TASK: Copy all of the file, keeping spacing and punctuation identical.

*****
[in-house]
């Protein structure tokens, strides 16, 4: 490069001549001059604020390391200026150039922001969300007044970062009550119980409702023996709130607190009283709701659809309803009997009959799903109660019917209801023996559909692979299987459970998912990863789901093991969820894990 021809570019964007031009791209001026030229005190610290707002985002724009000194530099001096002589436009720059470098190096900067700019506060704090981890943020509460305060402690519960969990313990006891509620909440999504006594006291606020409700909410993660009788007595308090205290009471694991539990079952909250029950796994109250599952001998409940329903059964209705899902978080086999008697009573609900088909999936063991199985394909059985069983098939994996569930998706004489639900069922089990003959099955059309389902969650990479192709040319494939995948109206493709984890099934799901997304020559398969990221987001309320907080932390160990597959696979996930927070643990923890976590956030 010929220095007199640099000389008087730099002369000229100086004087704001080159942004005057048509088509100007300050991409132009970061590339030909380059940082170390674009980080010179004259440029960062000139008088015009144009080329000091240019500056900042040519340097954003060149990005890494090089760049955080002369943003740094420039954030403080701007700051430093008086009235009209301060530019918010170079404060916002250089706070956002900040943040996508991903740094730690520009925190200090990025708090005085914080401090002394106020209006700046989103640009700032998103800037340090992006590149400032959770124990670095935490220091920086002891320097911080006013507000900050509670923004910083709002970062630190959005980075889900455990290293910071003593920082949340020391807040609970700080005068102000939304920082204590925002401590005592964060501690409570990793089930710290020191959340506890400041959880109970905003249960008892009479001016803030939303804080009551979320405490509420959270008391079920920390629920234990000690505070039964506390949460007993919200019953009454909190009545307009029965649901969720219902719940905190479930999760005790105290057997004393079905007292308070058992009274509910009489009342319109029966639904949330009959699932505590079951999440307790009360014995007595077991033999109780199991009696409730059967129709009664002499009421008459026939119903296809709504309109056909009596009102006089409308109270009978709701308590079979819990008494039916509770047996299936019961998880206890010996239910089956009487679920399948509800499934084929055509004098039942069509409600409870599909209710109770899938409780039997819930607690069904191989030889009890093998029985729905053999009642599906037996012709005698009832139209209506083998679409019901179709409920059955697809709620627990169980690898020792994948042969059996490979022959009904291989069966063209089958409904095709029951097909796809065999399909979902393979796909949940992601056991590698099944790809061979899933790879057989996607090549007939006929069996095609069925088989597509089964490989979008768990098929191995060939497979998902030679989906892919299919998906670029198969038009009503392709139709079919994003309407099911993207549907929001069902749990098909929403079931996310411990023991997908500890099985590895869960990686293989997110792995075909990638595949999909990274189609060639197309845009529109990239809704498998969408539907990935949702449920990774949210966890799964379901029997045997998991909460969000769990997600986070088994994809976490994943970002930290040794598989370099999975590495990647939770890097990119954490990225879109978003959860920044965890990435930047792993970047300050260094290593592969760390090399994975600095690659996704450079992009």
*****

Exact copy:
[in-house]
């Protein structure tokens, strides 16, 4: 490069001549001059604020390391200026150039922001969300007044970062009550119980409702023996709130607190009283709701659809309803009997009959799903109660019917209801023996559909692979299987459970998912990863789901093991969820894990 021809570019964007031009791209001026030229005190610290707002985002724009000194530099001096002589436009720059470098190096900067700019506060704090981890943020509460305060402690519960969990313990006891509620909440999504006594006291606020409700909410993660009788007595308090205290009471694991539990079952909250029950796994109250599952001998409940329903059964209705899902978080086999008697009573609900088909999936063991199985394909059985069983098939994996569930998706004489639900069922089990003959099955059309389902969650990479192709040319494939995948109206493709984890099934799901997304020559398969990221987001309320907080932390160990597959696979996930927070643990923890976590956030 010929220095007199640099000389008087730099002369000229100086004087704001080159942004005057048509088509100007300050991409132009970061590339030909380059940082170390674009980080010179004259440029960062000139008088015009144009080329000091240019500056900042040519340097954003060149990005890494090089760049955080002369943003740094420039954030403080701007700051430093008086009235009209301060530019918010170079404060916002250089706070956002900040943040996508991903740094730690520009925190200090990025708090005085914080401090002394106020209006700046989103640009700032998103800037340090992006590149400032959770124990670095935490220091920086002891320097911080006013507000900050509670923004910083709002970062630190959005980075889900455990290293910071003593920082949340020391807040609970700080005068102000939304920082204590925002401590005592964060501690409570990793089930710290020191959340506890400041959880109970905003249960008892009479001016803030939303804080009551979320405490509420959270008391079920920390629920234990000690505070039964506390949460007993919200019953009454909190009545307009029965649901969720219902719940905190479930999760005790105290057997004393079905007292308070058992009274509910009489009342319109029966639904949330009959699932505590079951999440307790009360014995007595077991033999109780199991009696409730059967129709009664002499009421008459026939119903296809709504309109056909009596009102006089409308109270009978709701308590079979819990008494039916509770047996299936019961998880206890010996239910089956009487679920399948509800499934084929055509004098039942069509409600409870599909209710109770899938409780039997819930607690069904191989030889009890093998029985729905053999009642599906037996012709005698009832139209209506083998679409019901179709409920059955697809709620627990169980690898020792994948042969059996490979022959009904291989069966063209089958409904095709029951097909796809065999399909979902393979796909949940992601056991590698099944790809061979899933790879057989996607090549007939006929069996095609069925088989597509089964490989979008768990098929191995060939497979998902030679989906892919299919998906670029198969038009009503392709139709079919994003309407099911993207549907929001069902749990098909929403079931996310411990023991997908500890099985590895869960990686293989997110792995075909990638595949999909990274189609060639197309845009529109990239809704498998969408539907990935949702449920990774949210966890799964379901029997045997998991909460969000769990997600986070088994994809976490994943970002930290040794598989370099999975590495990647939770890097990119954490990225879109978003959860920044965890990435930047792993970047300050260094290593592969760390090399994975600095690659996704450079992009």